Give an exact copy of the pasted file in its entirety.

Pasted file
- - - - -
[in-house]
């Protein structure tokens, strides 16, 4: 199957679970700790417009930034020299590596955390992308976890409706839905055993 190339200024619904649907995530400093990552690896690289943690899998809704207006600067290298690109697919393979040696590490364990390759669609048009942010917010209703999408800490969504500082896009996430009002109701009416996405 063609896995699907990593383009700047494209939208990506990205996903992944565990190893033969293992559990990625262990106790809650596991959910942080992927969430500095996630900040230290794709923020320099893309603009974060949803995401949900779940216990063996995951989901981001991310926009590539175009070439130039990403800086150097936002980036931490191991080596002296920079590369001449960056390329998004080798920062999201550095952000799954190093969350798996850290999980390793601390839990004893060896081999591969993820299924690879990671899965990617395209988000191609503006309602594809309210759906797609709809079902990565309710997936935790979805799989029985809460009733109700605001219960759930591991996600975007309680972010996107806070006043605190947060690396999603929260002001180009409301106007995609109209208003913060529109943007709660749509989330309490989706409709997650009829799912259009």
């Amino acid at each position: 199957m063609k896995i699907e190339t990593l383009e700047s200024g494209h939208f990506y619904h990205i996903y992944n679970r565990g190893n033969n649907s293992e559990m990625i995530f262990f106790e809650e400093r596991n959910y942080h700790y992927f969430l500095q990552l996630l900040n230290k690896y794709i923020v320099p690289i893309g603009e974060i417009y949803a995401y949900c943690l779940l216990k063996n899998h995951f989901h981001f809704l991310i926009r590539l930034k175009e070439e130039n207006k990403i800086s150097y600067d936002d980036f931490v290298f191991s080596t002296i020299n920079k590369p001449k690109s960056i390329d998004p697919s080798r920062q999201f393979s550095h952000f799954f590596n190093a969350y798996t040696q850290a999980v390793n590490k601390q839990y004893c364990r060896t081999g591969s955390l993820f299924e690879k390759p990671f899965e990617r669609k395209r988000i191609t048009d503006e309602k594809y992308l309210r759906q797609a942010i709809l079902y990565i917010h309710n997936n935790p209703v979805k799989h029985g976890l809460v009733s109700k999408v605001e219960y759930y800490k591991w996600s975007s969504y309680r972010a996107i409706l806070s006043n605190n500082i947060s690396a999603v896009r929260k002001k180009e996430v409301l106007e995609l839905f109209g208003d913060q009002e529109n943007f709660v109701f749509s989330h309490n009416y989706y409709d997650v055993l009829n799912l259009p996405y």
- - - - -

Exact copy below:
[in-house]
């Protein structure tokens, strides 16, 4: 199957679970700790417009930034020299590596955390992308976890409706839905055993 190339200024619904649907995530400093990552690896690289943690899998809704207006600067290298690109697919393979040696590490364990390759669609048009942010917010209703999408800490969504500082896009996430009002109701009416996405 063609896995699907990593383009700047494209939208990506990205996903992944565990190893033969293992559990990625262990106790809650596991959910942080992927969430500095996630900040230290794709923020320099893309603009974060949803995401949900779940216990063996995951989901981001991310926009590539175009070439130039990403800086150097936002980036931490191991080596002296920079590369001449960056390329998004080798920062999201550095952000799954190093969350798996850290999980390793601390839990004893060896081999591969993820299924690879990671899965990617395209988000191609503006309602594809309210759906797609709809079902990565309710997936935790979805799989029985809460009733109700605001219960759930591991996600975007309680972010996107806070006043605190947060690396999603929260002001180009409301106007995609109209208003913060529109943007709660749509989330309490989706409709997650009829799912259009």
């Amino acid at each position: 199957m063609k896995i699907e190339t990593l383009e700047s200024g494209h939208f990506y619904h990205i996903y992944n679970r565990g190893n033969n649907s293992e559990m990625i995530f262990f106790e809650e400093r596991n959910y942080h700790y992927f969430l500095q990552l996630l900040n230290k690896y794709i923020v320099p690289i893309g603009e974060i417009y949803a995401y949900c943690l779940l216990k063996n899998h995951f989901h981001f809704l991310i926009r590539l930034k175009e070439e130039n207006k990403i800086s150097y600067d936002d980036f931490v290298f191991s080596t002296i020299n920079k590369p001449k690109s960056i390329d998004p697919s080798r920062q999201f393979s550095h952000f799954f590596n190093a969350y798996t040696q850290a999980v390793n590490k601390q839990y004893c364990r060896t081999g591969s955390l993820f299924e690879k390759p990671f899965e990617r669609k395209r988000i191609t048009d503006e309602k594809y992308l309210r759906q797609a942010i709809l079902y990565i917010h309710n997936n935790p209703v979805k799989h029985g976890l809460v009733s109700k999408v605001e219960y759930y800490k591991w996600s975007s969504y309680r972010a996107i409706l806070s006043n605190n500082i947060s690396a999603v896009r929260k002001k180009e996430v409301l106007e995609l839905f109209g208003d913060q009002e529109n943007f709660v109701f749509s989330h309490n009416y989706y409709d997650v055993l009829n799912l259009p996405y």